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And why don't we use the same method for non virtual functions?

I mean, why do we use virtual functions in that way? Can't we just use them as non-virtaul ones and override them?

And if this method is saving us time/space or what ever, why don't we use the same method for non-virtual functions? I mean it would make sense that there would be one table of functions for a specific class.

Anyway, thanks in advance, I am just a bit confused.

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GMan? Are you kidding? – sbi Dec 20 '10 at 18:45
IS this a different GMan than normal? – Loki Astari Dec 20 '10 at 20:47
I'm certain this is a different GMan than this one: – Fred Larson Dec 21 '10 at 5:07
@sbi @Martin @Fred: It's not me. – GManNickG Dec 21 '10 at 20:49
@GMan: So you're not GMan, then? :) This is confusing... – sbi Dec 22 '10 at 9:01
up vote 6 down vote accepted

You can't have run-time polymorphism without using a level of indirection. That's what the vptr is for.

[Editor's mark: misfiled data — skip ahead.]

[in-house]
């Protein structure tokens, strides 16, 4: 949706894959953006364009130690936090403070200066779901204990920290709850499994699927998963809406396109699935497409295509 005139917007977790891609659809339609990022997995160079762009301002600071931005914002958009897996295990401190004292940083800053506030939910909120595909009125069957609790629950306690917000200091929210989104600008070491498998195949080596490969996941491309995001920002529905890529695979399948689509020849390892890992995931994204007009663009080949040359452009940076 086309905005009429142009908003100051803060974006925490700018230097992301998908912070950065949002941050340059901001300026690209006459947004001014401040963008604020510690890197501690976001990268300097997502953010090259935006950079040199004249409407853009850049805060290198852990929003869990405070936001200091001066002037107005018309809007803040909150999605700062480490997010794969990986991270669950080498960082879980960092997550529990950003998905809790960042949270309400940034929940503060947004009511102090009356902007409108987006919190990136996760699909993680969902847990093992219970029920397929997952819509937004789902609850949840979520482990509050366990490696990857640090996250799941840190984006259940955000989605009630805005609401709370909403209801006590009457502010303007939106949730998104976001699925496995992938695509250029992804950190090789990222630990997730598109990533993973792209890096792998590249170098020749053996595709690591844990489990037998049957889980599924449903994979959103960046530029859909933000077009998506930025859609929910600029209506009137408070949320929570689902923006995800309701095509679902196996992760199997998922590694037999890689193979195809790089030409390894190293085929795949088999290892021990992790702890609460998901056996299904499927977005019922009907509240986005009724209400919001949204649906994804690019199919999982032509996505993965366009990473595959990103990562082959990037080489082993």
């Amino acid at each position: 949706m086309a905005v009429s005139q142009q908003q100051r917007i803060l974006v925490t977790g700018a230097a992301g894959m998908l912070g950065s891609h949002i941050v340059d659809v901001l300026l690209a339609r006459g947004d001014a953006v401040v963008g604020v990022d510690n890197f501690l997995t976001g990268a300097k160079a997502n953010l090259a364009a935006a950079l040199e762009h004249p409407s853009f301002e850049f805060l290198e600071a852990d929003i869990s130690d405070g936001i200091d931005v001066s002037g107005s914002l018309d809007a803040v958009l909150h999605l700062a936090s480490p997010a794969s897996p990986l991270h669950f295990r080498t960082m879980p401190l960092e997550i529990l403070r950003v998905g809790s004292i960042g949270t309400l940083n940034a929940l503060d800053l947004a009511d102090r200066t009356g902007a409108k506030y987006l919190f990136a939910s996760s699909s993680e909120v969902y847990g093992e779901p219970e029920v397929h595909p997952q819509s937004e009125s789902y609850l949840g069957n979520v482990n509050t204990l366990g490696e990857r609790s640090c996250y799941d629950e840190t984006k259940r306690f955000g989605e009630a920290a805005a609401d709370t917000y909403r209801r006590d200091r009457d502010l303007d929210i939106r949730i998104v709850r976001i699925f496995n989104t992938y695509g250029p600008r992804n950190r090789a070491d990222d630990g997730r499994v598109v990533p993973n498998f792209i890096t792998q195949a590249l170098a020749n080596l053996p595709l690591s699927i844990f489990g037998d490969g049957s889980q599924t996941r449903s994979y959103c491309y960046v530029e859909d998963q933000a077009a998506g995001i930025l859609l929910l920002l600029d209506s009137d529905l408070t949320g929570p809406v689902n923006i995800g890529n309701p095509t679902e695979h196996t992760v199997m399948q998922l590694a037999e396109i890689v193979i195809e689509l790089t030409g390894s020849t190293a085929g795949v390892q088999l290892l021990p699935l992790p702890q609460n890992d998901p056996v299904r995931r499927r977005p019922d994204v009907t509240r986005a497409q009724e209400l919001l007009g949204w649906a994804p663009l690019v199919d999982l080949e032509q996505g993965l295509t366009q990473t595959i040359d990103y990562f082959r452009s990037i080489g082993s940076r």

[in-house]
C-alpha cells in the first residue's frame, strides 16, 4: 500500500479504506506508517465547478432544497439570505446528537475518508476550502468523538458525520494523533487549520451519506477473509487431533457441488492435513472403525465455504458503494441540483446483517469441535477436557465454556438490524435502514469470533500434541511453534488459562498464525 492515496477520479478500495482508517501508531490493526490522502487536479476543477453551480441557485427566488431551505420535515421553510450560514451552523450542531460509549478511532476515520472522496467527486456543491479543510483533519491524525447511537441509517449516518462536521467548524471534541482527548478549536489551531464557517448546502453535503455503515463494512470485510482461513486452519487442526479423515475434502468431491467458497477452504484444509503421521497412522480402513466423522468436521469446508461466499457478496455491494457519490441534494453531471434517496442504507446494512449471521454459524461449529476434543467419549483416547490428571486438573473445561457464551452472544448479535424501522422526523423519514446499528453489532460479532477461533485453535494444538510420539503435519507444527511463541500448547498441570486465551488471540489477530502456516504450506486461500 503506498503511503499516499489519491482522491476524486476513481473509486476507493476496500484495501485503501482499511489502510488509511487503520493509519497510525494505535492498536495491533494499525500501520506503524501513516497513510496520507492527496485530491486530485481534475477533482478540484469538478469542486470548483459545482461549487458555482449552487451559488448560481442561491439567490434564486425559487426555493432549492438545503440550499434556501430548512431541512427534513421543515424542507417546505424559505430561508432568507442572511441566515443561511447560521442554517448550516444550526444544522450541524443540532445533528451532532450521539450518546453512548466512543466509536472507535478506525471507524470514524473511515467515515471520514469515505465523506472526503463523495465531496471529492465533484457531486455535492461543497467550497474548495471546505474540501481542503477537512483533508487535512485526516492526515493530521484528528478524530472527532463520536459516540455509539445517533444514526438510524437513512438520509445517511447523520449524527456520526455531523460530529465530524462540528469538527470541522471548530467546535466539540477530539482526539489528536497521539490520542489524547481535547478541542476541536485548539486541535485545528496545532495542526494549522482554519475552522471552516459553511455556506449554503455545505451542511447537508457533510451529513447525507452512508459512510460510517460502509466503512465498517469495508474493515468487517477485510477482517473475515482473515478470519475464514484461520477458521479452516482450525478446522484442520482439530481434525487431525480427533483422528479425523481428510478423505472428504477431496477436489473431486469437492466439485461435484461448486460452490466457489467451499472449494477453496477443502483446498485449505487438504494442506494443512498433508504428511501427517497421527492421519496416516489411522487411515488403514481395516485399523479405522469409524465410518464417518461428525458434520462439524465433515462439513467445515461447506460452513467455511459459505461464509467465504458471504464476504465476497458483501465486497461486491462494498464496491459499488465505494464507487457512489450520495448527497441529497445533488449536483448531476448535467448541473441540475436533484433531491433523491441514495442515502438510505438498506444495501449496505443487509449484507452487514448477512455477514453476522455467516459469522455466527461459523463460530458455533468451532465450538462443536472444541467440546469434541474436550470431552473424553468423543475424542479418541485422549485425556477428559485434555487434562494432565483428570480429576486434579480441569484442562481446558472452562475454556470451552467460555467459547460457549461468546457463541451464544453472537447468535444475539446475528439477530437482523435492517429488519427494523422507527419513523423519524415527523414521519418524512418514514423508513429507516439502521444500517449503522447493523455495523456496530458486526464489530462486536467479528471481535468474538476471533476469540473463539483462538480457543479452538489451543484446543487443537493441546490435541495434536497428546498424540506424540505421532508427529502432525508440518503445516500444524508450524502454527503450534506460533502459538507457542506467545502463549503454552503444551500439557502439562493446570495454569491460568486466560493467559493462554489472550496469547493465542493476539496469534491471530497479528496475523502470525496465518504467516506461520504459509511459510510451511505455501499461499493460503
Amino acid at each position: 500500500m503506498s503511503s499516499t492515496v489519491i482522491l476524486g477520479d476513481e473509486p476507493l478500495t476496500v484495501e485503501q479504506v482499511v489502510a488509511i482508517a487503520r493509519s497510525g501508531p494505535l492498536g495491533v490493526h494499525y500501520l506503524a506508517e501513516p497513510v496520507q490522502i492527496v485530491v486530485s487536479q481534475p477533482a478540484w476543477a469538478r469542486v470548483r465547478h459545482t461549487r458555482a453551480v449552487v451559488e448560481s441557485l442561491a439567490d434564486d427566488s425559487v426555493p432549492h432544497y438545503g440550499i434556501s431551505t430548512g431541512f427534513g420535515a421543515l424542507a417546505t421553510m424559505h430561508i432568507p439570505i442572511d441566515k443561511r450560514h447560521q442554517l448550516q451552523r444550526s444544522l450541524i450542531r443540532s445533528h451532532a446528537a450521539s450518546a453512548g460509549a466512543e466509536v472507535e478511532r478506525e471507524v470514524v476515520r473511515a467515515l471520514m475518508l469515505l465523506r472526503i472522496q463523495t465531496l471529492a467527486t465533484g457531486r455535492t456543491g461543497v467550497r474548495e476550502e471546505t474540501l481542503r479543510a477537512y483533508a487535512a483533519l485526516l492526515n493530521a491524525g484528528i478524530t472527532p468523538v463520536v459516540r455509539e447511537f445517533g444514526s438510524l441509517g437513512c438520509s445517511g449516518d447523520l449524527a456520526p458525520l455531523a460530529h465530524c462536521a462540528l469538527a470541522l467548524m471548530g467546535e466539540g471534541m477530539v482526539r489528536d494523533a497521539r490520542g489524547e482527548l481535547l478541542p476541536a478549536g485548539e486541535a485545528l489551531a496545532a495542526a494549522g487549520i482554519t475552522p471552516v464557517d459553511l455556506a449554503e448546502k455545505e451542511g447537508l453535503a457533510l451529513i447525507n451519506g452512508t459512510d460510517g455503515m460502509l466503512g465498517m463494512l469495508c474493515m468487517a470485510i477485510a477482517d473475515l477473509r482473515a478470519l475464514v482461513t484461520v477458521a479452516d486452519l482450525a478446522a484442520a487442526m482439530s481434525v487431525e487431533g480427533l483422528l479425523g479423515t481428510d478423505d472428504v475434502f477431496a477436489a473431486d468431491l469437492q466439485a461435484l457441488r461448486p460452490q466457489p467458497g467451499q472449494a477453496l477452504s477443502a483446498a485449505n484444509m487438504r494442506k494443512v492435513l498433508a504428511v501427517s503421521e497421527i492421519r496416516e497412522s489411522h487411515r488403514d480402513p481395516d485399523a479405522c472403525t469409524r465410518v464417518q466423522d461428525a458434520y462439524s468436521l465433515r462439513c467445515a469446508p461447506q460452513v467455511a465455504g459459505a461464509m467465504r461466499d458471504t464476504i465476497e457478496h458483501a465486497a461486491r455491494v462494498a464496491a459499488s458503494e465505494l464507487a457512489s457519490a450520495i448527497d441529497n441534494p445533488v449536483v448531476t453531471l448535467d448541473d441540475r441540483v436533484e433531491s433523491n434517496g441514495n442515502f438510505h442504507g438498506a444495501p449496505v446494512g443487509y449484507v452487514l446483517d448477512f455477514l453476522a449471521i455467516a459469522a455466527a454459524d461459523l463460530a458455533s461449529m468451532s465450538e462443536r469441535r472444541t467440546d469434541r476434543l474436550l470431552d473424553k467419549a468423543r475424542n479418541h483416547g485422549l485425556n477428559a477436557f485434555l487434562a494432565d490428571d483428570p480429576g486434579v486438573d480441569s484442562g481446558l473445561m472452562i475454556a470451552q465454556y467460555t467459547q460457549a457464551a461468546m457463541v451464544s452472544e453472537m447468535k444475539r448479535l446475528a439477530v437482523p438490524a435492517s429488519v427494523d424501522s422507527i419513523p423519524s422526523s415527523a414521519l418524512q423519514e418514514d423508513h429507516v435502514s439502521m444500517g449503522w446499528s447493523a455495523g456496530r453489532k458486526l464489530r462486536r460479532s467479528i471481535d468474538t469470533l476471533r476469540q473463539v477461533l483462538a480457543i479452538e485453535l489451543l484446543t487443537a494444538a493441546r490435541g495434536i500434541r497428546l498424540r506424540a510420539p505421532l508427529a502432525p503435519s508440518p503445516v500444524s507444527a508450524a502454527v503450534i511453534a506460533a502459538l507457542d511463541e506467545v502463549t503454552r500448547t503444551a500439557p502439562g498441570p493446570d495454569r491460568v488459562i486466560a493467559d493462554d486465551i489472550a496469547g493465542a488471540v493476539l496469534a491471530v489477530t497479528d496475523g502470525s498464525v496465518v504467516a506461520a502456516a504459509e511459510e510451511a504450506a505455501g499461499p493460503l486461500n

The vptr is not used for non-polymorphic functions because that indirection costs something. The C++ philosophy is that you don't pay for what you don't use.


Here's some info on how virtual tables work:

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Where can I find more information on the another level of indirection for run-time polymorphism? EDIT: And on the C++ philosophy for that matter? Thanks! – GMan Dec 20 '10 at 17:44
@GMan, just try to get the same behaviour using C, you will most likely end up using tables of function pointers. – doron Dec 20 '10 at 17:56
@GMan: From the C++ origianl design doc: <quote>That is, the zero-overhead principle: “what you don’t use, you don’t pay for”</quote> – Loki Astari Dec 20 '10 at 20:55
@Martin York: Great link. Thank you! – Fred Larson Dec 20 '10 at 21:14

The compiler essentially generates a direct call to non-virtual methods. With a virtual method call, the compiler generates code to lookup the address of the method and then makes a call to that address. Thus, it is, in theory, at least one more lookup when calling a virtual function. There would be no reason to incur that cost otherwise.

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Using vptr allows method resolution based on object type rather than variable type. Not using vptr makes method calls faster. The C++ designers decided to allow the convenience of virtual functions but not require the performance penalty for other functions.

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